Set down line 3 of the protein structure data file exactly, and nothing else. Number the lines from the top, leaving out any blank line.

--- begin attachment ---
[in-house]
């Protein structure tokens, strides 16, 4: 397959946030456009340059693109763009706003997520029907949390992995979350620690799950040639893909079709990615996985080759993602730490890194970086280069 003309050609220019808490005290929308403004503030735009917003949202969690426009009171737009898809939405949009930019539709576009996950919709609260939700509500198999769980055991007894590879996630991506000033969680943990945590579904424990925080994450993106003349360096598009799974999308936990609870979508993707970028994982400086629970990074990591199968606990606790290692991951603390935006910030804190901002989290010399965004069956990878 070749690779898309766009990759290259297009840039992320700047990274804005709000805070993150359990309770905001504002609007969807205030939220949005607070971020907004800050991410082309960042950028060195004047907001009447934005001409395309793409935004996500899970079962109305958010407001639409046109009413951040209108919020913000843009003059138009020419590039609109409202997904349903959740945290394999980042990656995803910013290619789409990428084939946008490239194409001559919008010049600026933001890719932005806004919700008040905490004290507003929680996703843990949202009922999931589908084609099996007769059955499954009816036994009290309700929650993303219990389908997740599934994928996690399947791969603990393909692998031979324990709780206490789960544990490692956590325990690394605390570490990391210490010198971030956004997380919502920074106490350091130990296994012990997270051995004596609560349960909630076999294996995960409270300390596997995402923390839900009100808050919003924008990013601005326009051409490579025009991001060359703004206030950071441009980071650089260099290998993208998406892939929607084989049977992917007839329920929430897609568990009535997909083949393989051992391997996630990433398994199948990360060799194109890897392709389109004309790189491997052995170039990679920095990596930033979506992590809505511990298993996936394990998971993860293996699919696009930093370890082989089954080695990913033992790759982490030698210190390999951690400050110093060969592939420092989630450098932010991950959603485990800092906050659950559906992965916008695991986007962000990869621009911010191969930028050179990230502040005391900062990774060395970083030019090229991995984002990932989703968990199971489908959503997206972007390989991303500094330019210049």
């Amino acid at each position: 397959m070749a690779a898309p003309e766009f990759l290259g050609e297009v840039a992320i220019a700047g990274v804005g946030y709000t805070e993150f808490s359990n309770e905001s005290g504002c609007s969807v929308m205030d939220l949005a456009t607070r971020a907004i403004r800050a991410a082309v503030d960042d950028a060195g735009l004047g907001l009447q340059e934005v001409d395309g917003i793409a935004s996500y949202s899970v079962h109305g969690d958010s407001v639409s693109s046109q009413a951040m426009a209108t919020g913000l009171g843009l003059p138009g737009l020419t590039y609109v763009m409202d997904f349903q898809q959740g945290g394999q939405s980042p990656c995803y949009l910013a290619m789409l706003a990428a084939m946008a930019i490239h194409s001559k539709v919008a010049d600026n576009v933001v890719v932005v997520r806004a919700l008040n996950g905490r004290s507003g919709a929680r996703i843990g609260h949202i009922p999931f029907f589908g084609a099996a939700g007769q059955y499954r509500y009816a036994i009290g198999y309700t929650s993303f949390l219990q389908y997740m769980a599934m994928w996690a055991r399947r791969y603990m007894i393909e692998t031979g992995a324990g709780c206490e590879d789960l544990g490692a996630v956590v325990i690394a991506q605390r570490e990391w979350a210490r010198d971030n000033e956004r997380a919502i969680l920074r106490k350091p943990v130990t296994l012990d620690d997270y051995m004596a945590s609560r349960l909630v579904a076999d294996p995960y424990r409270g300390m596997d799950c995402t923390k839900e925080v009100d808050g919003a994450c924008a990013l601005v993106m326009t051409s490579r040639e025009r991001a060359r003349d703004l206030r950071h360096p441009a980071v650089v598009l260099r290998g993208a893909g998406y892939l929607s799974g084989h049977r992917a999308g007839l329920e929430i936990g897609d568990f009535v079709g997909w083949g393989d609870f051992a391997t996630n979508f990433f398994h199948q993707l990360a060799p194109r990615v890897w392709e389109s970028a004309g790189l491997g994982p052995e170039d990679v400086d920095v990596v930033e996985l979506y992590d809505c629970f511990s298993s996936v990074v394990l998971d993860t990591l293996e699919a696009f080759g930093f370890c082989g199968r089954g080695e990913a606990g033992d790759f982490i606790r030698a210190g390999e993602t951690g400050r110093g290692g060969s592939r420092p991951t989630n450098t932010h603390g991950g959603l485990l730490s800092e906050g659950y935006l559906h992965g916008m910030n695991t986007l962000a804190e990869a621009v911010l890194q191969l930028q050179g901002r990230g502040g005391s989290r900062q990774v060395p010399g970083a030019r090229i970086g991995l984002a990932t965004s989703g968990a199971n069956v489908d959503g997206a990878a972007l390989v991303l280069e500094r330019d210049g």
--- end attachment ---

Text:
């Amino acid at each position: 397959m070749a690779a898309p003309e766009f990759l290259g050609e297009v840039a992320i220019a700047g990274v804005g946030y709000t805070e993150f808490s359990n309770e905001s005290g504002c609007s969807v929308m205030d939220l949005a456009t607070r971020a907004i403004r800050a991410a082309v503030d960042d950028a060195g735009l004047g907001l009447q340059e934005v001409d395309g917003i793409a935004s996500y949202s899970v079962h109305g969690d958010s407001v639409s693109s046109q009413a951040m426009a209108t919020g913000l009171g843009l003059p138009g737009l020419t590039y609109v763009m409202d997904f349903q898809q959740g945290g394999q939405s980042p990656c995803y949009l910013a290619m789409l706003a990428a084939m946008a930019i490239h194409s001559k539709v919008a010049d600026n576009v933001v890719v932005v997520r806004a919700l008040n996950g905490r004290s507003g919709a929680r996703i843990g609260h949202i009922p999931f029907f589908g084609a099996a939700g007769q059955y499954r509500y009816a036994i009290g198999y309700t929650s993303f949390l219990q389908y997740m769980a599934m994928w996690a055991r399947r791969y603990m007894i393909e692998t031979g992995a324990g709780c206490e590879d789960l544990g490692a996630v956590v325990i690394a991506q605390r570490e990391w979350a210490r010198d971030n000033e956004r997380a919502i969680l920074r106490k350091p943990v130990t296994l012990d620690d997270y051995m004596a945590s609560r349960l909630v579904a076999d294996p995960y424990r409270g300390m596997d799950c995402t923390k839900e925080v009100d808050g919003a994450c924008a990013l601005v993106m326009t051409s490579r040639e025009r991001a060359r003349d703004l206030r950071h360096p441009a980071v650089v598009l260099r290998g993208a893909g998406y892939l929607s799974g084989h049977r992917a999308g007839l329920e929430i936990g897609d568990f009535v079709g997909w083949g393989d609870f051992a391997t996630n979508f990433f398994h199948q993707l990360a060799p194109r990615v890897w392709e389109s970028a004309g790189l491997g994982p052995e170039d990679v400086d920095v990596v930033e996985l979506y992590d809505c629970f511990s298993s996936v990074v394990l998971d993860t990591l293996e699919a696009f080759g930093f370890c082989g199968r089954g080695e990913a606990g033992d790759f982490i606790r030698a210190g390999e993602t951690g400050r110093g290692g060969s592939r420092p991951t989630n450098t932010h603390g991950g959603l485990l730490s800092e906050g659950y935006l559906h992965g916008m910030n695991t986007l962000a804190e990869a621009v911010l890194q191969l930028q050179g901002r990230g502040g005391s989290r900062q990774v060395p010399g970083a030019r090229i970086g991995l984002a990932t965004s989703g968990a199971n069956v489908d959503g997206a990878a972007l390989v991303l280069e500094r330019d210049g």